Conflicting economic data from the US
Another conflicting set of economic data came out of the US. GDP was revised up more than expected, from an annualised 2.3% to 3.7% in Q2 (from 0.6% in Q1), and unemployment fell to 5.1%. However, the all-important non-farm payroll numbers fell short of expectations, adding 170,000 jobs compared to expectations for 220,000.
The US balance of trade conditions also improved with the deficit falling from US$45.2 billion to US$41.9 billion. On the purely economic front, this leaves the Federal Reserve’s interest rate decision this month pretty finely balanced, but global events may well have taken over as the prime concern for the committee. At the time of writing markets appeared to be pricing in a roughly 30% chance of the Federal Reserve hiking rates next week.
Chinese economic figures continue to look weak
Following on from Black Monday (which we wrote about here), data regarding Chinese economic fundamentals continue to look weak, with the official PMI figures for the manufacturing sector dipping back below 50 for the first time since February, indicating economic contraction with a reading of 49.7.
The unofficial – but more widely trusted – Caixin/Markit Manufacturing PMI has been below 50 since March and has deteriorated to 47.3 for August. In response, China’s central bank once again cut interest rates 25 basis points to 4.6 and also cut the reserve requirement ratio by 50bps to 17.5%.
Last week’s other events
- The European Central Bank left monetary policy unchanged at its September meeting, but President Mario Draghi did make comments at the press conference suggesting the Quantitative Easing programme could be increased. Given that much of the world is now looking for clues as to whether events in China would prompt further QE, Draghi’s comments about the “size, composition and duration” of the programme was taken as a hint that just such a move is being prepared. At the same time inflation and growth forecasts were downgraded, and the per-country sovereign debt limit was increased.
- Elsewhere in Europe, retail sales improved in July, growing 2.7% year on year from 1.7% previously and ahead of expectations.
- UK GDP for the second quarter was unchanged at the latest revision, steady at 2.6% year on year. However, manufacturing PMI dipped to 51.5 from 51.9 against expectations.
The effects of China’s ‘Black Monday’ were felt in equity markets across the globe over the last two weeks, with major markets falling across the board.
- Equities- At the close on Friday the FTSE 100 was at 6043, having fallen below 5800 on China’s “Black Monday” before stabilising. Still, the index was 2.1% lower over the two week period, with other western bourses also suffering. US equites (as measured by the S&P 500) returned -2.5%, whilst Europe (excluding the UK) returned -3.5%. Clearly closer to the epicentre, the Japanese Topix index fell 8.2% over the period, whilst the Hang Seng (Hong Kong) was down 7.0% and China ‘A’ shares had fallen just over 10% before closing on Wednesday for a public holiday.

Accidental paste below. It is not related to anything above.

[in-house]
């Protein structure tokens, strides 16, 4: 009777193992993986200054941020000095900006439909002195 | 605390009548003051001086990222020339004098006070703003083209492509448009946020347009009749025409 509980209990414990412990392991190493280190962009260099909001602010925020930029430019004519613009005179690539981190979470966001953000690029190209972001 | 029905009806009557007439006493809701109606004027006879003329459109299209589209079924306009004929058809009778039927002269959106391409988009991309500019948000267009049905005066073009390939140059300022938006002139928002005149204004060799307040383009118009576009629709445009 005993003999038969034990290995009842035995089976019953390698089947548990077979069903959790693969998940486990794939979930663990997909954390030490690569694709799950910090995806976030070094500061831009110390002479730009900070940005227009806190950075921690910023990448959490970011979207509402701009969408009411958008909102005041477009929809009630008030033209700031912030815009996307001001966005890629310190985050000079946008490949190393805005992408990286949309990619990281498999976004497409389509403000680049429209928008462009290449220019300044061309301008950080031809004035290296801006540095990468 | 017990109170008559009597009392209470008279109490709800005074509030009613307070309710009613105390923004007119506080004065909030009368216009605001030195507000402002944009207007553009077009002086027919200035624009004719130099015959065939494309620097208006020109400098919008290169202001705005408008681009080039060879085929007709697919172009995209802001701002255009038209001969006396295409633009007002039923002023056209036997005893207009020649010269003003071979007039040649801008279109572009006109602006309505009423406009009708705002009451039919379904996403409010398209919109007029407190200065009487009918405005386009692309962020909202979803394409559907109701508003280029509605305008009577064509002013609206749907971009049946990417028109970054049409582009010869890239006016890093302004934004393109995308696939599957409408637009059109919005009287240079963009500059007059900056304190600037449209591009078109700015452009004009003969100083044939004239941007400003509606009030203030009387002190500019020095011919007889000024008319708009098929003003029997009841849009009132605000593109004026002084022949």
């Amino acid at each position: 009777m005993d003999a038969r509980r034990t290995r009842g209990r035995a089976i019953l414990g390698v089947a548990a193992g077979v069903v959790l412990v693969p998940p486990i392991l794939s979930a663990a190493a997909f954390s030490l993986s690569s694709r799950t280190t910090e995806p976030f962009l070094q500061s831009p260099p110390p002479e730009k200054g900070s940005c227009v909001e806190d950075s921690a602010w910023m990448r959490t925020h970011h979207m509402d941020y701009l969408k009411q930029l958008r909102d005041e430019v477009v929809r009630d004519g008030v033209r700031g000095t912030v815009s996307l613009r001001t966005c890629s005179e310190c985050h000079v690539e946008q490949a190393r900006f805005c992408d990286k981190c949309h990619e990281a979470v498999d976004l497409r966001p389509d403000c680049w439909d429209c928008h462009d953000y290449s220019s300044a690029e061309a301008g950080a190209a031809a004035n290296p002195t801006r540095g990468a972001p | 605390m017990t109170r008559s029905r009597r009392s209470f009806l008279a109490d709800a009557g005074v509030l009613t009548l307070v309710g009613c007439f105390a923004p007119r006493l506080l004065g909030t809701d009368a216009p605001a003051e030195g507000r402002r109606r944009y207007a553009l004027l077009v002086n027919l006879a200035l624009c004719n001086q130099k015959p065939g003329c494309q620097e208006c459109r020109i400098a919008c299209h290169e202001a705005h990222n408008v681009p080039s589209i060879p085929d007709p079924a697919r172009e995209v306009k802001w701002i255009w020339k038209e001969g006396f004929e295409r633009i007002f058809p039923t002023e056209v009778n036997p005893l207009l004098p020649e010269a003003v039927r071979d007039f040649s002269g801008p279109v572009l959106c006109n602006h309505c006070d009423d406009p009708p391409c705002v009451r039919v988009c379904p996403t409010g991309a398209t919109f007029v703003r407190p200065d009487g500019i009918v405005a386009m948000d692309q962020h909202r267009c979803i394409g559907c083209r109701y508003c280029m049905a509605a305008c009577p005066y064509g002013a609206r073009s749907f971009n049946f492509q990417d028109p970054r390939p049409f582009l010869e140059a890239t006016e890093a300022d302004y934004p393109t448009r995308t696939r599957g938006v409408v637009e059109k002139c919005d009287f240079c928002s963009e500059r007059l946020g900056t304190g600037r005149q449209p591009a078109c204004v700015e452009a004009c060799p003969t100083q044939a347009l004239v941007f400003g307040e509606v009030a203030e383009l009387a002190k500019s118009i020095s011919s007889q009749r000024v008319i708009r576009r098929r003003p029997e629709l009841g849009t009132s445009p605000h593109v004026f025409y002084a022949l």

- Bonds- UK gilts were somewhat lower over the two weeks after initial softening, with 10-year gilts yielding 1.72% at Friday’s close. US treasuries remained above 2% on Friday, at 2.13%, and German 10-year bunds were at 0.67%.
- Commodities- Oil had a volatile period. Brent crude rallied aggressively from the low US$40’s to peak around US$54 per barrel, before stabilising around the US$50 mark and closing at US$49.30 on Friday. Gold was softer over the last two weeks – it was around 3.2% weaker and finished at US$1,122 per oz. Copper strengthened marginally to US$2.32.
- Currencies- Sterling was weaker over the fortnight – it was down 3.2% against the dollar and 4.8% against the yen. The yen continued to strengthen, finishing up 4.5% against the euro and 1.7% against the US dollar, which was otherwise continuing to strengthen.
The week ahead
The week starts with Japanese leading economic index and German industrial production numbers. On Tuesday Chinese trade data are released early UK time, with expectations that the surplus will have increased by US$5 billion to US$48.2 billion. Germany also updates its trade balance, whilst Eurozone Q2 GDP revisions are also due.
The UK has most of the spotlight on Wednesday, releasing balance of trade data which is likely to be fairly steady at a £1.6 billion deficit for July, together with manufacturing and industrial production figures which are also expected to be fairly unchanged at 0.5% and 1.5% year on year respectively. The day finishes with US JOLTS Job Openings data, which are forecast to show 5.3 million job openings.
Japanese machinery orders are first up on Thursday, followed by Chinese inflation which is expected to be around 1.6% for CPI. We are also expecting another month of falling factory-gate price, which has been negative since the first quarter of 2012 but is expected to be falling at -5.5% – its fastest rate since the global financial crisis. In the afternoon the Bank of England releases the MPC decision and minutes simultaneously, as part of the new regime, although there is no press conference. On Friday we have a quiet end to the week. UK construction output is reported, then US PPI inflation data and Michigan Consumer Sentiment readings are released in the afternoon.
This article was previously published on Tilney prior to the launch of Evelyn Partners.